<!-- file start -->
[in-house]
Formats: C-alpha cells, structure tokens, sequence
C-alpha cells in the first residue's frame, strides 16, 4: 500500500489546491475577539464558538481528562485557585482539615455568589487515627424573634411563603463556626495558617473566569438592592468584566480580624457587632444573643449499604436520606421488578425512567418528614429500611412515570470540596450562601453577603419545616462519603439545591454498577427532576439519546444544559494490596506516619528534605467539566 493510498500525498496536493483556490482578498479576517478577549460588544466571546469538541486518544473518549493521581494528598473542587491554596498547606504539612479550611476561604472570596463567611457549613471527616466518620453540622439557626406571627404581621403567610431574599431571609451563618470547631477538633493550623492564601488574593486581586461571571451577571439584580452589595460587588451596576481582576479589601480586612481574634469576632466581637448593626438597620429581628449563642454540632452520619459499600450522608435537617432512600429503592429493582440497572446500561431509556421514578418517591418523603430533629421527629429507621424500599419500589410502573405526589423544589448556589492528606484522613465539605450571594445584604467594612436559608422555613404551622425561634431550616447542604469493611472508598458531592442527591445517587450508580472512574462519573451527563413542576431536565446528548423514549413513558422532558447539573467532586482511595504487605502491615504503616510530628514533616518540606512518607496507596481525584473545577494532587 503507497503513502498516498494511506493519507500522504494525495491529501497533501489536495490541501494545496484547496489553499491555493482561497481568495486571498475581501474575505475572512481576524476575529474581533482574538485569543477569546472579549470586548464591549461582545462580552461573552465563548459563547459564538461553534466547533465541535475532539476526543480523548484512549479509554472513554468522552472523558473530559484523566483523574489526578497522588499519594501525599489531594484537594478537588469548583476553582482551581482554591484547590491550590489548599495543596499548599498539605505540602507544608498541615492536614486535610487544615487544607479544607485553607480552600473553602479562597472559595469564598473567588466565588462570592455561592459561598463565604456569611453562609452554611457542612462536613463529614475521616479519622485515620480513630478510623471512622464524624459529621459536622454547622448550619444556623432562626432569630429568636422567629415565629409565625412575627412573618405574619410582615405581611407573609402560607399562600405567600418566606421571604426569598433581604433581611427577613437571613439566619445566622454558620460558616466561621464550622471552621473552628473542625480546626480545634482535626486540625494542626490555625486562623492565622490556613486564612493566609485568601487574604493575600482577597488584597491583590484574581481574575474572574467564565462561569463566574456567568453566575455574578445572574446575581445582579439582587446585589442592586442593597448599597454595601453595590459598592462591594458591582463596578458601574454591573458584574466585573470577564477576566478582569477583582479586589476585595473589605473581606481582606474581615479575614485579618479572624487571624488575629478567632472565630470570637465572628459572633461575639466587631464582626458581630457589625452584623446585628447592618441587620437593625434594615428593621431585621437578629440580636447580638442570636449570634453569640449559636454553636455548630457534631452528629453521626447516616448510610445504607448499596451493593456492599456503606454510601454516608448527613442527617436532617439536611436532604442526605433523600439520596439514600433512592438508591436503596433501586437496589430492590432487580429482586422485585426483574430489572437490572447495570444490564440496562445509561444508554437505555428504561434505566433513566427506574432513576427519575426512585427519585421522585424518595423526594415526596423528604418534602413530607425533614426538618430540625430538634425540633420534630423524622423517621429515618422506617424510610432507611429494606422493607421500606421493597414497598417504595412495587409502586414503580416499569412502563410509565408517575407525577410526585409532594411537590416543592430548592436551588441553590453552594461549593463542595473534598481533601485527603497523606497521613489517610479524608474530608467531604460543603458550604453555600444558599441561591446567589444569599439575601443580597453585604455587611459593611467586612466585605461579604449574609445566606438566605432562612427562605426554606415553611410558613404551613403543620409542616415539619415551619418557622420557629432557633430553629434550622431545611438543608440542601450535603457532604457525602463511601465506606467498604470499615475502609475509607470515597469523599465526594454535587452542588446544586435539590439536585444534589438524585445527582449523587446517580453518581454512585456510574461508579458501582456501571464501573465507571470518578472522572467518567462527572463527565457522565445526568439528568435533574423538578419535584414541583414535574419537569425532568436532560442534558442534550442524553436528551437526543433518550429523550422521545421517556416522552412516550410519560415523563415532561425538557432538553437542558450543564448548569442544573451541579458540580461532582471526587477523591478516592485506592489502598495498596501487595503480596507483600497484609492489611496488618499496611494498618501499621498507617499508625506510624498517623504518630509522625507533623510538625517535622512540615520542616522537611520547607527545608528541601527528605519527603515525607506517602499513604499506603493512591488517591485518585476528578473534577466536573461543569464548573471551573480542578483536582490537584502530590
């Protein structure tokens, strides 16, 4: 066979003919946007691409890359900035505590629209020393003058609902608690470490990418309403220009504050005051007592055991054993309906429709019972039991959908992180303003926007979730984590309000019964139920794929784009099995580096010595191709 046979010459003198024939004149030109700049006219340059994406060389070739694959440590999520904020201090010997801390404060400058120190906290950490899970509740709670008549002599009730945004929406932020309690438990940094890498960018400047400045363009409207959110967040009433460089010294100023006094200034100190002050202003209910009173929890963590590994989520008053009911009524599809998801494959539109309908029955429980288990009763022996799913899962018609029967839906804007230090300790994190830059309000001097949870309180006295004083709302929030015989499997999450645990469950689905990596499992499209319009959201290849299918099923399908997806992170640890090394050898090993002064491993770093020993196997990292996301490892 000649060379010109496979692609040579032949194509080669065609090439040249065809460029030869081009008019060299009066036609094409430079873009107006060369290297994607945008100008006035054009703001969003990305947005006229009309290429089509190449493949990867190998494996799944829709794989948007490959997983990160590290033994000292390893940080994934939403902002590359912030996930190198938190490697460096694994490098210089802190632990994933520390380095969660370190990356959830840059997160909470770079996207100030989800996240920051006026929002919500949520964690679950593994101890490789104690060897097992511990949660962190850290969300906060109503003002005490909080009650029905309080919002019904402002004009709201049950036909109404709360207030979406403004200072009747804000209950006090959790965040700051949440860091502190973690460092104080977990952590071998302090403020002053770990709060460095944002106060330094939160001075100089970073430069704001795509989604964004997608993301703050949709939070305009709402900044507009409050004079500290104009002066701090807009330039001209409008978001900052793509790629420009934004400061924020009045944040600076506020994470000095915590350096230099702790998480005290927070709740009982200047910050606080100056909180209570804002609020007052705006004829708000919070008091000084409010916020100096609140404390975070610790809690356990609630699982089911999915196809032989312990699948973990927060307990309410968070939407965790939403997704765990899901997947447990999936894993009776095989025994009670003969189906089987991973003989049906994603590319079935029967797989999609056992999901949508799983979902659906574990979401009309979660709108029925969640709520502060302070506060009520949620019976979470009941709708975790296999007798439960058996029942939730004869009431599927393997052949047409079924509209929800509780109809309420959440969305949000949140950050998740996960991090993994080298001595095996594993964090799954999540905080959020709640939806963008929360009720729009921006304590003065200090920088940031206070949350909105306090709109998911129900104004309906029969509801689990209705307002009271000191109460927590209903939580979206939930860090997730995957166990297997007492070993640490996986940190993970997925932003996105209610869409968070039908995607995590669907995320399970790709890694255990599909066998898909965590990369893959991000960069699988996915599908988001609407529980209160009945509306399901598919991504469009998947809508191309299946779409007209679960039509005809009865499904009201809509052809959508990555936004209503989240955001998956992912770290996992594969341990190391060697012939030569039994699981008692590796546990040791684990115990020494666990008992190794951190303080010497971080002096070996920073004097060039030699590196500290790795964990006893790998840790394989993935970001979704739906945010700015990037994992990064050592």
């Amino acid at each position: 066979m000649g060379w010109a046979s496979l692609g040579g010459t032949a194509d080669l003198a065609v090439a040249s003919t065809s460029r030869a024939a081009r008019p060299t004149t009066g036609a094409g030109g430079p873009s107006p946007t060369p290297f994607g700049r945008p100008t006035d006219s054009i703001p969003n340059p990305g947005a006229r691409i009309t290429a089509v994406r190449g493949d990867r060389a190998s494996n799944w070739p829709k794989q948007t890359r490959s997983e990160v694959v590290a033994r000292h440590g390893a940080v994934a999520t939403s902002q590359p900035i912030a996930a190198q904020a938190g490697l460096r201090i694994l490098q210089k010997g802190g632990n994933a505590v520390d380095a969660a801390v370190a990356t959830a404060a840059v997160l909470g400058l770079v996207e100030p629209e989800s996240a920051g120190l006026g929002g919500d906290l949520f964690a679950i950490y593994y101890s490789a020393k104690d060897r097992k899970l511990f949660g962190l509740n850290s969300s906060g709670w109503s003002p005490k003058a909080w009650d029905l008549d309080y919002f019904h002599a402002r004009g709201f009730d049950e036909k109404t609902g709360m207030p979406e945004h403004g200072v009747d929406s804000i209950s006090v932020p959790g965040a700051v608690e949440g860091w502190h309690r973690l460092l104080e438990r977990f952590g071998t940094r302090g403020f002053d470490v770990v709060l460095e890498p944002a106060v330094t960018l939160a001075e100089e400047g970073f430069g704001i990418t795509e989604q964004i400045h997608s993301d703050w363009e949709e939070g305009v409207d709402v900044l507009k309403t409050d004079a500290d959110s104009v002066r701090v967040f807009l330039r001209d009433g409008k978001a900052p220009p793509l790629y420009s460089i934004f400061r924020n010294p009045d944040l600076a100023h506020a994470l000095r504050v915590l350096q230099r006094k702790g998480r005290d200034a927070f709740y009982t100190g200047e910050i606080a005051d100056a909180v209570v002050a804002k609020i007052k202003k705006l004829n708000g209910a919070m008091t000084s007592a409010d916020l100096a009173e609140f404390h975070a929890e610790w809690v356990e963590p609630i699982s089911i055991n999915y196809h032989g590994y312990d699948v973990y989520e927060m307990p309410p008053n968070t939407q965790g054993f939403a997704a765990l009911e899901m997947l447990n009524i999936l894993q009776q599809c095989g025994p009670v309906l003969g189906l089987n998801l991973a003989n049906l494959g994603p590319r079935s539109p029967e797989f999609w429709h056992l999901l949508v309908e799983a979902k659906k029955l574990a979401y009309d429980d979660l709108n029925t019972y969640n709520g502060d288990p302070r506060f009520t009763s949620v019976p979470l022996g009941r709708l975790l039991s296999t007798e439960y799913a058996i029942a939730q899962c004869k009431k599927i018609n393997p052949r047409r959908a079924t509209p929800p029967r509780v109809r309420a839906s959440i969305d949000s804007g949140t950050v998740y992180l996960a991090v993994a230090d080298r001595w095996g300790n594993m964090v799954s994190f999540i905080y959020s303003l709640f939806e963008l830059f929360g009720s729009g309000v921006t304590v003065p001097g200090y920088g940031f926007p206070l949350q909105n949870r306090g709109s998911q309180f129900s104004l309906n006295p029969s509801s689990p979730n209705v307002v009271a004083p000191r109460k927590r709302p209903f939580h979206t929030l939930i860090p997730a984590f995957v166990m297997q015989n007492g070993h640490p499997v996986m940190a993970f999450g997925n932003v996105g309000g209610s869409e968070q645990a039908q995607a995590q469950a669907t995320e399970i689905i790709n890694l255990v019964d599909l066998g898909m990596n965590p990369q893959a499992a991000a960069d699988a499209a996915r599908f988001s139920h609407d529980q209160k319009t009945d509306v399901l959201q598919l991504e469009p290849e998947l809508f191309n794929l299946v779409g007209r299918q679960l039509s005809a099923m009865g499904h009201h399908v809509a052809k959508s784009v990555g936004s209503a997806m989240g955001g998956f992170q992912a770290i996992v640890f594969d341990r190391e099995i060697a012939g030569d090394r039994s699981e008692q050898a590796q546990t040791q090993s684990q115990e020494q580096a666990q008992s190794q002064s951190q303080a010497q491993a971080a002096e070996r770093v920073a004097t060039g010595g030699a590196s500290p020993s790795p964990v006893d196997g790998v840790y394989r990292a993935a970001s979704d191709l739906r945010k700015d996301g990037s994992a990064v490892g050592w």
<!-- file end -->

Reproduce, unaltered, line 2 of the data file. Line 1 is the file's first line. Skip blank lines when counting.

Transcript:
Formats: C-alpha cells, structure tokens, sequence